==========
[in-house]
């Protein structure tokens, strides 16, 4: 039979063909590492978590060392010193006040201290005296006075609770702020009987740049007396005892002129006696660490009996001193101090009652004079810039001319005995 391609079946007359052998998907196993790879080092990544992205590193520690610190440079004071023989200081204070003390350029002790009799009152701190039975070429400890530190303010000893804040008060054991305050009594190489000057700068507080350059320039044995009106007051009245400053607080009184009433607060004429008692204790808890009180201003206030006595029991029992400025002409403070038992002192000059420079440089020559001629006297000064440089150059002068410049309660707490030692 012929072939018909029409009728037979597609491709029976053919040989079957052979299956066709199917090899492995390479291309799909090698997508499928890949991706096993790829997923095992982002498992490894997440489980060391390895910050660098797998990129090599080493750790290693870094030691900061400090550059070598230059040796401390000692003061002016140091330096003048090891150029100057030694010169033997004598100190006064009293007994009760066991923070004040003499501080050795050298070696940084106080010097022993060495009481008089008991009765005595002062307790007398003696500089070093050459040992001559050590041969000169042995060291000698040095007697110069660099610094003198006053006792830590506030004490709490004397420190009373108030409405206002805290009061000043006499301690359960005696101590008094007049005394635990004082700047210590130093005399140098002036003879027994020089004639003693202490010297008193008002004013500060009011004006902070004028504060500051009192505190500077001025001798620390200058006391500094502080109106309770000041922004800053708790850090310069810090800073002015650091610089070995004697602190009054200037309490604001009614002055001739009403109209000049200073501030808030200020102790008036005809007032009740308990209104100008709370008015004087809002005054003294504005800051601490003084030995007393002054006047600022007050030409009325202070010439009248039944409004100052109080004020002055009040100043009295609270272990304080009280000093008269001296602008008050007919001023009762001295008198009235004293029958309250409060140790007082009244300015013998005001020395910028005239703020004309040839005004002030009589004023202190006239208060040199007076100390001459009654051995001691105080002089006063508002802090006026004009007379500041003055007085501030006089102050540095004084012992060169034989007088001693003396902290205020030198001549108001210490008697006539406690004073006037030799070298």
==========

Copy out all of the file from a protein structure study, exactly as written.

[in-house]
């Protein structure tokens, strides 16, 4: 039979063909590492978590060392010193006040201290005296006075609770702020009987740049007396005892002129006696660490009996001193101090009652004079810039001319005995 391609079946007359052998998907196993790879080092990544992205590193520690610190440079004071023989200081204070003390350029002790009799009152701190039975070429400890530190303010000893804040008060054991305050009594190489000057700068507080350059320039044995009106007051009245400053607080009184009433607060004429008692204790808890009180201003206030006595029991029992400025002409403070038992002192000059420079440089020559001629006297000064440089150059002068410049309660707490030692 012929072939018909029409009728037979597609491709029976053919040989079957052979299956066709199917090899492995390479291309799909090698997508499928890949991706096993790829997923095992982002498992490894997440489980060391390895910050660098797998990129090599080493750790290693870094030691900061400090550059070598230059040796401390000692003061002016140091330096003048090891150029100057030694010169033997004598100190006064009293007994009760066991923070004040003499501080050795050298070696940084106080010097022993060495009481008089008991009765005595002062307790007398003696500089070093050459040992001559050590041969000169042995060291000698040095007697110069660099610094003198006053006792830590506030004490709490004397420190009373108030409405206002805290009061000043006499301690359960005696101590008094007049005394635990004082700047210590130093005399140098002036003879027994020089004639003693202490010297008193008002004013500060009011004006902070004028504060500051009192505190500077001025001798620390200058006391500094502080109106309770000041922004800053708790850090310069810090800073002015650091610089070995004697602190009054200037309490604001009614002055001739009403109209000049200073501030808030200020102790008036005809007032009740308990209104100008709370008015004087809002005054003294504005800051601490003084030995007393002054006047600022007050030409009325202070010439009248039944409004100052109080004020002055009040100043009295609270272990304080009280000093008269001296602008008050007919001023009762001295008198009235004293029958309250409060140790007082009244300015013998005001020395910028005239703020004309040839005004002030009589004023202190006239208060040199007076100390001459009654051995001691105080002089006063508002802090006026004009007379500041003055007085501030006089102050540095004084012992060169034989007088001693003396902290205020030198001549108001210490008697006539406690004073006037030799070298």